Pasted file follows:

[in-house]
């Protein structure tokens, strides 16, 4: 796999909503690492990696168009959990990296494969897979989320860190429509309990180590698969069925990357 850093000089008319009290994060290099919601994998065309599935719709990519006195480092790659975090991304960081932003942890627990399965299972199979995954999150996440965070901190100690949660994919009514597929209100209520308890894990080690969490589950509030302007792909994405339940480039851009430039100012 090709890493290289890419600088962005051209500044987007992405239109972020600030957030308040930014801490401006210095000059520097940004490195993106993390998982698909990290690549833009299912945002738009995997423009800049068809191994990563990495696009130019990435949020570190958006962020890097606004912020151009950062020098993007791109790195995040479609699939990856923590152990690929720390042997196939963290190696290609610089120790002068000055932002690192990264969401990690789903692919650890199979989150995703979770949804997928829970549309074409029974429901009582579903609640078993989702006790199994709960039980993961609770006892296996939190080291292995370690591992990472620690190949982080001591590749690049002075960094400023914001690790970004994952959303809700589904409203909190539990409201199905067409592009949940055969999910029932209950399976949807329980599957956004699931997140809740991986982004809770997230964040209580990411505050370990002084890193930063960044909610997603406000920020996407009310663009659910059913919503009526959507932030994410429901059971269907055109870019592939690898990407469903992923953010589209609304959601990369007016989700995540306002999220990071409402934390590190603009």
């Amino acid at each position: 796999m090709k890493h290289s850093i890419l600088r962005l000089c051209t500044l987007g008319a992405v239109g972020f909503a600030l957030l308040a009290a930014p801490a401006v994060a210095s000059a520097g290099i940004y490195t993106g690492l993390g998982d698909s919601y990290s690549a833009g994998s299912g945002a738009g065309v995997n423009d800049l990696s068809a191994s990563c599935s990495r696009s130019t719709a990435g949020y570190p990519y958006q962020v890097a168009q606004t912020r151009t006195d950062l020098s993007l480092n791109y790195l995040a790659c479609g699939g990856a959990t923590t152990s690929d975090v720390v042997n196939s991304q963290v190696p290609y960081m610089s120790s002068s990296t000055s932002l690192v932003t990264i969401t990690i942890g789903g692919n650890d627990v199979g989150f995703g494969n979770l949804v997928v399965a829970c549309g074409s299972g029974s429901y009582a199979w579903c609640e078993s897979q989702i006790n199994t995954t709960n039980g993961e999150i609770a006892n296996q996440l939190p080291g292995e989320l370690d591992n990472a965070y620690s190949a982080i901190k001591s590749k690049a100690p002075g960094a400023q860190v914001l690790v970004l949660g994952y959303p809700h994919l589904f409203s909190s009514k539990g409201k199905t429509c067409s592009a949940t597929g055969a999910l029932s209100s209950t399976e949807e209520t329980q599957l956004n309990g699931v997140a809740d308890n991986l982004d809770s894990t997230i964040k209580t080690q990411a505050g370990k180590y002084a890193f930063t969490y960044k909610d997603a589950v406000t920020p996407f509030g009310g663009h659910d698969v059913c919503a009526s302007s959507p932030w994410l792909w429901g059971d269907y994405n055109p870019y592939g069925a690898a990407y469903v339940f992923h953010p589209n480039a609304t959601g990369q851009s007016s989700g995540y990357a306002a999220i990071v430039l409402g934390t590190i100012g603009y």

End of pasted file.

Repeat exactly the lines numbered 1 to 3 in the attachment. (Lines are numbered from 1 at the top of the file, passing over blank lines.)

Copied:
[in-house]
């Protein structure tokens, strides 16, 4: 796999909503690492990696168009959990990296494969897979989320860190429509309990180590698969069925990357 850093000089008319009290994060290099919601994998065309599935719709990519006195480092790659975090991304960081932003942890627990399965299972199979995954999150996440965070901190100690949660994919009514597929209100209520308890894990080690969490589950509030302007792909994405339940480039851009430039100012 090709890493290289890419600088962005051209500044987007992405239109972020600030957030308040930014801490401006210095000059520097940004490195993106993390998982698909990290690549833009299912945002738009995997423009800049068809191994990563990495696009130019990435949020570190958006962020890097606004912020151009950062020098993007791109790195995040479609699939990856923590152990690929720390042997196939963290190696290609610089120790002068000055932002690192990264969401990690789903692919650890199979989150995703979770949804997928829970549309074409029974429901009582579903609640078993989702006790199994709960039980993961609770006892296996939190080291292995370690591992990472620690190949982080001591590749690049002075960094400023914001690790970004994952959303809700589904409203909190539990409201199905067409592009949940055969999910029932209950399976949807329980599957956004699931997140809740991986982004809770997230964040209580990411505050370990002084890193930063960044909610997603406000920020996407009310663009659910059913919503009526959507932030994410429901059971269907055109870019592939690898990407469903992923953010589209609304959601990369007016989700995540306002999220990071409402934390590190603009």
């Amino acid at each position: 796999m090709k890493h290289s850093i890419l600088r962005l000089c051209t500044l987007g008319a992405v239109g972020f909503a600030l957030l308040a009290a930014p801490a401006v994060a210095s000059a520097g290099i940004y490195t993106g690492l993390g998982d698909s919601y990290s690549a833009g994998s299912g945002a738009g065309v995997n423009d800049l990696s068809a191994s990563c599935s990495r696009s130019t719709a990435g949020y570190p990519y958006q962020v890097a168009q606004t912020r151009t006195d950062l020098s993007l480092n791109y790195l995040a790659c479609g699939g990856a959990t923590t152990s690929d975090v720390v042997n196939s991304q963290v190696p290609y960081m610089s120790s002068s990296t000055s932002l690192v932003t990264i969401t990690i942890g789903g692919n650890d627990v199979g989150f995703g494969n979770l949804v997928v399965a829970c549309g074409s299972g029974s429901y009582a199979w579903c609640e078993s897979q989702i006790n199994t995954t709960n039980g993961e999150i609770a006892n296996q996440l939190p080291g292995e989320l370690d591992n990472a965070y620690s190949a982080i901190k001591s590749k690049a100690p002075g960094a400023q860190v914001l690790v970004l949660g994952y959303p809700h994919l589904f409203s909190s009514k539990g409201k199905t429509c067409s592009a949940t597929g055969a999910l029932s209100s209950t399976e949807e209520t329980q599957l956004n309990g699931v997140a809740d308890n991986l982004d809770s894990t997230i964040k209580t080690q990411a505050g370990k180590y002084a890193f930063t969490y960044k909610d997603a589950v406000t920020p996407f509030g009310g663009h659910d698969v059913c919503a009526s302007s959507p932030w994410l792909w429901g059971d269907y994405n055109p870019y592939g069925a690898a990407y469903v339940f992923h953010p589209n480039a609304t959601g990369q851009s007016s989700g995540y990357a306002a999220i990071v430039l409402g934390t590190i100012g603009y």